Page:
"50 percent of the factors affecting your career could be totally out of your control." ~Axelrod and Long
There's a very interesting article in the December issue of Romance Writers Report titled "The Tao of Publishing" and written by Steven Axelrod and Julie Ann Long.
In a (very small) nutshell, the article talks about how creative success is impossible to predict. Actors, musicians, writers - they all strive to produce not only the best work they can, but the work that will take the world by storm and outshine all others that came before it. Interestingly enough, however, studies show that the quality of a work does not necessarily predict its popularity, because consumers make decisions socially rather than independently. In fact, one online experiment set up different music-sharing websites where users could download music and then rank how much they liked certain songs. Without exception, users were influenced by what other users thought, because on the control sites, where they couldn't see other users' ranks but only their own, completely different songs ended up being the most popular.
The users also ranked the songs in order of quality. Take a look at these results: "Overall, a song in the Top 5 in terms of quality had only a 50 percent chance of finishing in the Top 5 of success."
It's the ol' Twilight/Harry Potter effect: readers hear about how much other readers like the books, so they go out and buy them. And whether or not the books are well written, it doesn't matter. Once the buzz gets going, people buy what other people are reading. Period. Axelrod and Long's conclusion is that authors cannot possibly predict what is going to sell or which promotional efforts really pay off, so we should just relax and "go along for the ride." We should write the best story we can, promote as we see fit and can afford, but not get caught up in sales trends and Amazon rankings and such.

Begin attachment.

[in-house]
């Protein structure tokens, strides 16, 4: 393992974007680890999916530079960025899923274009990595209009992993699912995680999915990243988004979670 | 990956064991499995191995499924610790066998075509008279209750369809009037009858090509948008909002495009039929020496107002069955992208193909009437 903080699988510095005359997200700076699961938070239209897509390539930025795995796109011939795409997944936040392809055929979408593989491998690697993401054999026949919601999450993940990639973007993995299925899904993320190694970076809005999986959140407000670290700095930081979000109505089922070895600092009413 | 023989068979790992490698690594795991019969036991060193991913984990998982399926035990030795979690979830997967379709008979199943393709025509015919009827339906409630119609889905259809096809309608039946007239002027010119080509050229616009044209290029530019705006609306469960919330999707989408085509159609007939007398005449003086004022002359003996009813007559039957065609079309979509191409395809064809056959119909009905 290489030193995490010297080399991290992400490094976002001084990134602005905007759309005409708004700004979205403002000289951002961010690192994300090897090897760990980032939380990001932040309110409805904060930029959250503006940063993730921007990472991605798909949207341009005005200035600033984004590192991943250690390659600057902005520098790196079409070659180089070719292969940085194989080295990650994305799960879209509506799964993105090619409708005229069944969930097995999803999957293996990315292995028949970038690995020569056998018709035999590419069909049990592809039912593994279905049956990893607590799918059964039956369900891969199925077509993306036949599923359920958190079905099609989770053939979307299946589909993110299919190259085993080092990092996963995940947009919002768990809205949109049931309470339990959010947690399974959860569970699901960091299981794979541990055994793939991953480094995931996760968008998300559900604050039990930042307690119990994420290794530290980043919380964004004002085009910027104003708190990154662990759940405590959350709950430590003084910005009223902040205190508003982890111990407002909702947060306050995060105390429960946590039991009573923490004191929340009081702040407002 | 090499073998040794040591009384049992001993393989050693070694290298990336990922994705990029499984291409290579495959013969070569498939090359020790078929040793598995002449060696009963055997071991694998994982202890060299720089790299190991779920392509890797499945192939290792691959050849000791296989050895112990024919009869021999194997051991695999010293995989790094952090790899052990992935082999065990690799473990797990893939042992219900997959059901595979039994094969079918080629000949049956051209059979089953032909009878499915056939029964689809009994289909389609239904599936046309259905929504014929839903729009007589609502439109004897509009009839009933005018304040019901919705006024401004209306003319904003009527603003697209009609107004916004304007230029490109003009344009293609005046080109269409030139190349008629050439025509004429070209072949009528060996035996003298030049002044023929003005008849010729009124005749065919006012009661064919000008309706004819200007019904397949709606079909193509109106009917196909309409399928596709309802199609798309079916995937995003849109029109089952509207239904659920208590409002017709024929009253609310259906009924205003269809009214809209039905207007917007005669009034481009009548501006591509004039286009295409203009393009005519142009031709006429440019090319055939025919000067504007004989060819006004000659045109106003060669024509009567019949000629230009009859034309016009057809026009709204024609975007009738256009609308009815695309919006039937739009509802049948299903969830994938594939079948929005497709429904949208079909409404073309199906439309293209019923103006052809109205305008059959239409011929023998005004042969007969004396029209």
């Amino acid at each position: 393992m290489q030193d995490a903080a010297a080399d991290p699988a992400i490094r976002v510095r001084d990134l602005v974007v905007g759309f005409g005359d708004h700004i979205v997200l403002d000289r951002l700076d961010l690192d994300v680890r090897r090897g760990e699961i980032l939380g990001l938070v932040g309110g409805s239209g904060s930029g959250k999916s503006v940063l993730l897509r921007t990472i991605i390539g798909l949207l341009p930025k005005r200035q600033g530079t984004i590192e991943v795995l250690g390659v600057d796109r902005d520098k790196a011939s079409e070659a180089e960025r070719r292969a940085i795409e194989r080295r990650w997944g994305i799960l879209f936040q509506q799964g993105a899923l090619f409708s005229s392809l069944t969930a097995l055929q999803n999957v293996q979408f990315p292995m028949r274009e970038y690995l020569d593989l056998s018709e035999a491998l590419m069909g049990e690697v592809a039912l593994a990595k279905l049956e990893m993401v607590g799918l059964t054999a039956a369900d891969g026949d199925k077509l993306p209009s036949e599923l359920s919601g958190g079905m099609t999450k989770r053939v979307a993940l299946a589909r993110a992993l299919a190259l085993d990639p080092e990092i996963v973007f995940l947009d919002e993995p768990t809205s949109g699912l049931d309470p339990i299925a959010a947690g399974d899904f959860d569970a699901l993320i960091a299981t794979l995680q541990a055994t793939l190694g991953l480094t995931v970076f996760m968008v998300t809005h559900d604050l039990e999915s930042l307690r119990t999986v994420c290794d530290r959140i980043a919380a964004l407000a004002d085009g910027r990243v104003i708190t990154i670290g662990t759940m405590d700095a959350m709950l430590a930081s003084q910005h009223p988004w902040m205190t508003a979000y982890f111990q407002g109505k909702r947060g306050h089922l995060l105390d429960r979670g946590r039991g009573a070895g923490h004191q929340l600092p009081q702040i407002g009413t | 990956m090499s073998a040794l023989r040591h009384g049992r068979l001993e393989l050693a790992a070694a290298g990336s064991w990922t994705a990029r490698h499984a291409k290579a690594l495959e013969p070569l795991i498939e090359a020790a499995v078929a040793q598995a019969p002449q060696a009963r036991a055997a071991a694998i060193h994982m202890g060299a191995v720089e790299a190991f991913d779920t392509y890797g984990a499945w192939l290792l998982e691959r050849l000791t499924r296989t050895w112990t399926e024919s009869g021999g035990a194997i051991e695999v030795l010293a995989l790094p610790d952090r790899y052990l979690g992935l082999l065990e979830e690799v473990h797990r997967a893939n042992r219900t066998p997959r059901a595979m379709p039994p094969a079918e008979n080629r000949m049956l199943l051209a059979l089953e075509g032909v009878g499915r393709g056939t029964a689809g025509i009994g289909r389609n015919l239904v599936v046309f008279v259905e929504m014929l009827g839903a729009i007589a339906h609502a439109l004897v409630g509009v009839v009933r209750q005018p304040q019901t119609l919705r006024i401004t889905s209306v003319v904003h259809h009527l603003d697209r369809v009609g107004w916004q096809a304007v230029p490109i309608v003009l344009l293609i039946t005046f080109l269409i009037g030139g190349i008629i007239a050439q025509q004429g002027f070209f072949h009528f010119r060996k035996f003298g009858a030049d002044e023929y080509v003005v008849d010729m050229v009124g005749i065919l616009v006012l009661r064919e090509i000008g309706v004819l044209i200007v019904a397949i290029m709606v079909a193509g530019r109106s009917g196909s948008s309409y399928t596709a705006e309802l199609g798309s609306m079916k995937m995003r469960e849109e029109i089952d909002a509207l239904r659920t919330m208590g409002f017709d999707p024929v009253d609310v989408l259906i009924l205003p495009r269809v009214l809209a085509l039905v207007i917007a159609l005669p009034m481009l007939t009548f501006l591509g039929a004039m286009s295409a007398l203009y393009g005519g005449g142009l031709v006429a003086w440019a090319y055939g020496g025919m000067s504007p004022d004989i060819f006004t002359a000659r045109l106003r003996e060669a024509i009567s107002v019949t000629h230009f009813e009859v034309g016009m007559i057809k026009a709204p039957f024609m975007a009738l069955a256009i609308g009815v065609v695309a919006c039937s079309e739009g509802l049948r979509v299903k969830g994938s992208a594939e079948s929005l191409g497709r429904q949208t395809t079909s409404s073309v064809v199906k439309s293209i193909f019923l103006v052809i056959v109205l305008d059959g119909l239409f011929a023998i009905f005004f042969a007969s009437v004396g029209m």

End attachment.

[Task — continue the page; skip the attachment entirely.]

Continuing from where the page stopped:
I don't know about you, but I'm not sure I can do that. Maybe I'm too much of a Type A personality, but it's frustrating to know that talent and hard work aren't really what pay off in the end. It's simply luck and timing. I suppose that's the way the world works, but still. When mediocre books become best sellers and wonderful gems never even get published, it seems as though there's something wrong.
What do you think? Would you be able to let go and just write, regardless if you never got a publishing contract or sold another book or made a best-seller list? Is it worth dwelling on promotional efforts, or should I just forget about it and see where Fate takes my writing career?
Current Word Count for Entwined: 15,664
Yesterday's Fave Sentence: If he stops breathing, if he stuffs the screams back down his throat, perhaps the people in the rooms around him will not hear his world fall apart, bit by bit, until insanity takes over.